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Yalaman Chili and ors. Vs. the Secretary of State for India in Council Represented by the Collector of Kistna - Court Judgment

LegalCrystal Citation
CourtChennai
Decided On
Judge
Reported in86Ind.Cas.267
AppellantYalaman Chili and ors.
RespondentThe Secretary of State for India in Council Represented by the Collector of Kistna
Cases Referred and Secretary of State v. Nagaraja Aiyar
Excerpt:
limitation act (ix of 1908), sch. i article 16 - water-cess--illegal levy--suit for refund--limitation--standing orders of board of revenue (madras) order 4--tahsildar, power of, to grant permission to use water--burden of proof. - .....of the head of the village, revenue inspector or higher authority or an officer of the public works department when the works are in charge of that department.' there is nothing in order 4 or in the appendix to order 4 to prevent the tahsildar from giving oral permission to a person to take water from a government irrigation source. no doubt an application has to be: made in the proper form and the tahsildar has to pass his orders. after the application has been made in the proper form, if the water is urgently needed, there is nothing in the rules to prevent the tahsildar from giving oral permission and afterwards recording it in the usual way. in this case, the plaintiffs applied in time for supply of water to their fields. they had been given water for three faslis before the one.....
Judgment:

Devadoss, J.

1. The plaintiffs have brought this suit for recovering from the 1st defendant a sum of Rs. 1,053-4-0 said to have been illegally collected from them by the 1st defendant. The plaintiffs are the owners of zemindari land. They cultivated paddy with the help of water from the Kistna canal. The 1st defendant levied prohibitive assessment from the plaintiffs and the 2nd defendant on the ground that they irrigated their land with water from the 1st defendant's canal without permission from the Government servants. The District Munsif decreed the suit in plaintiffs' favour but the Subordinate Judge, on appeal reversed the decree of the District Munsif and dismissed the plaintiffs' suit. The plaintiffs and the 2nd defendant have preferred this second appeal. The first contention urged is that the Subordinate Judge erred in holding that the period of limitation applicable to the suit was six months from the date on which the cause of action arose and that the period of limitation applicable to a case of this kind is one year and not six months. This point was settled by the decisions in Secretary of State v. Venkataratnam : AIR1923Mad652 and Secretary of State v. Nagaraja Aiyar : AIR1923Mad665 and the plaintiffs suit is not, therefore, barred by limitation.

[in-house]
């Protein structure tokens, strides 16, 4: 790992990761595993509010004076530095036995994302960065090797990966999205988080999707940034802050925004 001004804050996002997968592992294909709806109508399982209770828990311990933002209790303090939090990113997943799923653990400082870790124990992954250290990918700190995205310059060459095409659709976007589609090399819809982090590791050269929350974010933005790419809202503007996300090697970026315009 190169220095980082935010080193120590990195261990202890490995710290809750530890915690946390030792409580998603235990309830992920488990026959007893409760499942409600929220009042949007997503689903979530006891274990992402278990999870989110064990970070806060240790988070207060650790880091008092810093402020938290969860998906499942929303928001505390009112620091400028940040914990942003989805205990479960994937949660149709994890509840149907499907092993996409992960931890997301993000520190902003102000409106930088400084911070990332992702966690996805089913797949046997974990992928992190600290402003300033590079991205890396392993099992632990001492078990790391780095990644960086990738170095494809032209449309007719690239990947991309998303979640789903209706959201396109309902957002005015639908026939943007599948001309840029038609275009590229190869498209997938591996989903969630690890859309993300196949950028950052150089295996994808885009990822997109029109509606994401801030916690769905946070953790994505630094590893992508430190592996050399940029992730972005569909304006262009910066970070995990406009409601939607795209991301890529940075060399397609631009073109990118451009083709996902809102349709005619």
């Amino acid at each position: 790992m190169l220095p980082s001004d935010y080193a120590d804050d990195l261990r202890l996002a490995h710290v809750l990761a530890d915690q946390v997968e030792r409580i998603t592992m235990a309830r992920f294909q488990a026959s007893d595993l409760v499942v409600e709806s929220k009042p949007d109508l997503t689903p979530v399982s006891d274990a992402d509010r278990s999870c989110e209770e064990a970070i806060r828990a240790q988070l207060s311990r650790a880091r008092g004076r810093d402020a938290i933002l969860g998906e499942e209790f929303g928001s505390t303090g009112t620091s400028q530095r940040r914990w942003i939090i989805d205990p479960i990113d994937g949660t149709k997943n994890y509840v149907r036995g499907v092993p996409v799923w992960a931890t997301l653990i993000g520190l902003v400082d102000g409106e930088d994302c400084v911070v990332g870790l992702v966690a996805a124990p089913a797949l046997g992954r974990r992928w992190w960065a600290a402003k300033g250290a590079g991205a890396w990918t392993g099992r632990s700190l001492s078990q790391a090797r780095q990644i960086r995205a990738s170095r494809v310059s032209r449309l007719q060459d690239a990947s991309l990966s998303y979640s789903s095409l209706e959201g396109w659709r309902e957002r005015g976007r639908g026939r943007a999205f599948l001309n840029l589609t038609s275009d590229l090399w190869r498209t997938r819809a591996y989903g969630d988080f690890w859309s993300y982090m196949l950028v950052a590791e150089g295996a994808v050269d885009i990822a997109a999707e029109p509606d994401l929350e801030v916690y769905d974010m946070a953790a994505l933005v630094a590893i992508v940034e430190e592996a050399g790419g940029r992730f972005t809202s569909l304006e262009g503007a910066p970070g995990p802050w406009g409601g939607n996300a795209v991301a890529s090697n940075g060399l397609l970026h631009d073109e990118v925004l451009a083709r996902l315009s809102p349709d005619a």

2. The next question is whether the plaintiffs took water without permission from the Government servants. The Subordinate Judge, in dealing with this point in paragraph 14, has attached importance to the fact that the Tahsildar was taken to task and reverted as Sub-Magistrate. That fact should not have been allowed to weigh with the Court in determining whether or not the Tahsildar gave permission to the plaintiffs to take water from the 1st defendant's canal. The Court is not in possession of facts which led to the Tahsildar being found fault with and reverted as Sub-Magistrate. Even if he was dealt with by his superiors for anything that he did in regard to the supply of water to the plaintiffs, I do not think, that it is a circumstance which ought to weigh with a Civil-Court, in determining whether the Tahsildar did give permission and whether that permission is valid or not. The Subordinate. Judge's finding on this question is vitiated by the fact that he assumes that the Tahsildar had no power to grant oral permission in this matter and by assuming that the fact that he was found fault with by his superiors shows that his action was irregular. There is no clear finding by the learned Subordinate Judge that no permission was granted to the plaintiffs for the use of water. Revenue Board's Standing Order No. 4 empowers the Tahsildar to give permission to a ryot for taking water from a Government source. Order 4, Rule 10 is as follows: 'No Government water is to be taken under these rules without express sanction of the head of the village, Revenue Inspector or higher authority or an officer of the Public Works Department when the works are in charge of that Department.' There is nothing in Order 4 or in the Appendix to Order 4 to prevent the Tahsildar from giving oral permission to a person to take water from a Government irrigation source. No doubt an application has to be: made in the proper form and the Tahsildar has to pass his orders. After the application has been made in the proper form, if the water is urgently needed, there is nothing in the rules to prevent the Tahsildar from giving oral permission and afterwards recording it in the usual way. In this case, the plaintiffs applied in time for supply of water to their fields. They had been given water for three Faslis before the one in question. Water was allowed to flow into the plaintiffs' tank after the application was made. The learned Government Pleader argues that the opening of the sluice in the canal for letting water into the plaintiffs' tank would not lead to any presumption that the act was done with permission and he relies on a Circular Order of the Collector dated 23rd November 1917 in which he laid down under what conditions should permission be granted for the use of water. In the first place, this order cannot override the provisions of the. Board's Standing Orders, which have the, approval of the Government. Under Rule 4, the Tahsildar is empowered to grant permission for supply of water. The Board's Standing. Orders are published in the Gazette and the ryots are supposed to be aware of them. But any. Circular Order of the Collector cannot be presumed to be known to the people at large. The order of the Collector cannot override the provisions of the Revenue Board's Standing Order No. 4.